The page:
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Tuberculosis and Hawaii
|Title:||Tuberculosis and Hawaii|
|Issue Date:||26 Sep 2014|
|Publisher:||University of Hawaii at Manoa|
|Abstract:||In this study I am attempting to establish how the introduction of a disease, tuberculosis, that had no prior history in Hawaii before captain James cook, made landfall in 1778 and affected local society. The effect that tuberculosis had on society is gauged by how local resources such as the kahuna lapa’au (physician priests) responded to these unfamiliar diseases and how the inadequacy of their response precipitated their collapse. Their collapse, however, was aided by western medicine which had a long evolving history with the disease. Therefore the knowledge of western doctors was able to replace that of local medical practitioners. But this was not the only cause of the failure of the Kahuna lapa’au. The biases of the first missionaries against the kahuna lapa’au were sufficiently virulent to push them into the countryside, where missionary doctors had no real presence. In addition, the native population was undergoing such a severe population decline that kahuna lapa'au had fewer adherents and thus were becoming obsolete. In outlining the goals of this paper, I should also mention what this paper does not try to do. It is not a polemic to promote either western medicine or native medicine, for indeed both have their merits. Nor have I tried to overwhelm the reader with statistics. And rather than treating Hawaii in isolation, I try to set Hawaii in an international context and show how it was affected by scientific developments in the international community.|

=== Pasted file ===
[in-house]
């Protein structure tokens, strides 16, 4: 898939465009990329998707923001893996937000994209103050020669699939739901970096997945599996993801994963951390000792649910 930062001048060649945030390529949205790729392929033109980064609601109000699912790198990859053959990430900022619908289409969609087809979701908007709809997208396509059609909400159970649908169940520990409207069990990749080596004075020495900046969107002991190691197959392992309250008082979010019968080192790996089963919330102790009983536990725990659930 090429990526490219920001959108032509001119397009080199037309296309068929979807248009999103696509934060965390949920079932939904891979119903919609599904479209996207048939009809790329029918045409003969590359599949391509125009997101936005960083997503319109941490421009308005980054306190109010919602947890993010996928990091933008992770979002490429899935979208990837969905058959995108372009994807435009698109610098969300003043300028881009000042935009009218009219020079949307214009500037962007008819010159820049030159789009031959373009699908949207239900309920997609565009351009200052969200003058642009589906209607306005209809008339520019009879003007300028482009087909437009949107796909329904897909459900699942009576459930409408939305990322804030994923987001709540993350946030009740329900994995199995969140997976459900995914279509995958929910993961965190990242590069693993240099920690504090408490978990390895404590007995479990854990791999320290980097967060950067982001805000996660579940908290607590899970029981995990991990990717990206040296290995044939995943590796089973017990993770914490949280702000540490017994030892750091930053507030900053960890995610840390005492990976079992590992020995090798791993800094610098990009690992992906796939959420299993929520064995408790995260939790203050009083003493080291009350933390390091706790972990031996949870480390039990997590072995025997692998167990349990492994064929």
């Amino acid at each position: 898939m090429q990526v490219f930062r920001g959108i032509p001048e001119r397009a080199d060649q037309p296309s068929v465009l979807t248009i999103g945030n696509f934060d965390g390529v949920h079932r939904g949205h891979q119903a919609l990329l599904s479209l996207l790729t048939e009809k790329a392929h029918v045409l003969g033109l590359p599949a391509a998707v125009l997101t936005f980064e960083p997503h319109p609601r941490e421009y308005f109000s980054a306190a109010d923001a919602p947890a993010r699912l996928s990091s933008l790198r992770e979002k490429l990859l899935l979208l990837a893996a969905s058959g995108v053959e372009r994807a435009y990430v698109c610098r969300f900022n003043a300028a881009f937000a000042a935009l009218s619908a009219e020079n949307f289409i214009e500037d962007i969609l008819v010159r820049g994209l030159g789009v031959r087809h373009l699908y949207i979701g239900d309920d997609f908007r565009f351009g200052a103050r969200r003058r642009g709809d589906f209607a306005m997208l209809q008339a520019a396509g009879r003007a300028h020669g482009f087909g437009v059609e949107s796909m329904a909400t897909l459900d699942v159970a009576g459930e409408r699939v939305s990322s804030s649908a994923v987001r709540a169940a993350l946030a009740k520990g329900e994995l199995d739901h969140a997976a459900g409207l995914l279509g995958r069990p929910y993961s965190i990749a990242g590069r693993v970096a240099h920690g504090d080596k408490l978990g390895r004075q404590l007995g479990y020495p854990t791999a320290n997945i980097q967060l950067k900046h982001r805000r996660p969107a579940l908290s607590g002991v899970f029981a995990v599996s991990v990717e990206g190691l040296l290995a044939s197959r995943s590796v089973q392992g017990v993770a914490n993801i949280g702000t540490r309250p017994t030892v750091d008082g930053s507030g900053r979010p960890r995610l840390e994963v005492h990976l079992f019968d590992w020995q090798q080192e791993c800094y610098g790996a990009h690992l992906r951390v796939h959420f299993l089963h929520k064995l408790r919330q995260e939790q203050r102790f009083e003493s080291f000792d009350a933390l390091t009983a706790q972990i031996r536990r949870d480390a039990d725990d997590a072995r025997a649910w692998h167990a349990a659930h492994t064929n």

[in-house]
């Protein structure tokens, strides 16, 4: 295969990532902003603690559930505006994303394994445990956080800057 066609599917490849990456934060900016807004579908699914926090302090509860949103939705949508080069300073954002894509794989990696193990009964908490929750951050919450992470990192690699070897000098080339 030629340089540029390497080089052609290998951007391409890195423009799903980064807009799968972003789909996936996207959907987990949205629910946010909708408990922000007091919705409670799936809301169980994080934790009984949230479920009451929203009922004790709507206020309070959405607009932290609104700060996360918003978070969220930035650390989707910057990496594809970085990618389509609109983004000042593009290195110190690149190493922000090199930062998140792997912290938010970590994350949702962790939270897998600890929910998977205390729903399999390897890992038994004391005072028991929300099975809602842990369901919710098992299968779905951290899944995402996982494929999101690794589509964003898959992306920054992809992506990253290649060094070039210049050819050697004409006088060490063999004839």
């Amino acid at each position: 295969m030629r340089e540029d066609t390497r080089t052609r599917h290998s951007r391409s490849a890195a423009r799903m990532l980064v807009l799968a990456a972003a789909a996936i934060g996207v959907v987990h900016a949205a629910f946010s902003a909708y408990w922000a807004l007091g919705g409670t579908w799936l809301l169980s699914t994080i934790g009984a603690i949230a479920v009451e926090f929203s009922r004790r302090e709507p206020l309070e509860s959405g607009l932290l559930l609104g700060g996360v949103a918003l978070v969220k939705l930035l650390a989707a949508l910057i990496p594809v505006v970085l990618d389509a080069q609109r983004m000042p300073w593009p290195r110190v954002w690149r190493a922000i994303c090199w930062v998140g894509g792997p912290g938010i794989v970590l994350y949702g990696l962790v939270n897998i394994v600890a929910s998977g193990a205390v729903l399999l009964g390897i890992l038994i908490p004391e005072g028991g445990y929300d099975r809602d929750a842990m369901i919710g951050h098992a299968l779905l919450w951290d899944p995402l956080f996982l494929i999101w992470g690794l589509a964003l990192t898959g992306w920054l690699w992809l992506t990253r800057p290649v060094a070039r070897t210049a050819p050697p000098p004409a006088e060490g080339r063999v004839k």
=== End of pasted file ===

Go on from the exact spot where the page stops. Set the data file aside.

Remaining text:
|Pages/Duration:||iv, 82 pages|
|Rights:||All UHM Honors Projects are protected by copyright. They may be viewed from this source for any purpose, but reproduction or distribution in any format is prohibited without written permission from the copyright owner.|
|Appears in Collections:||Honors Projects for History|
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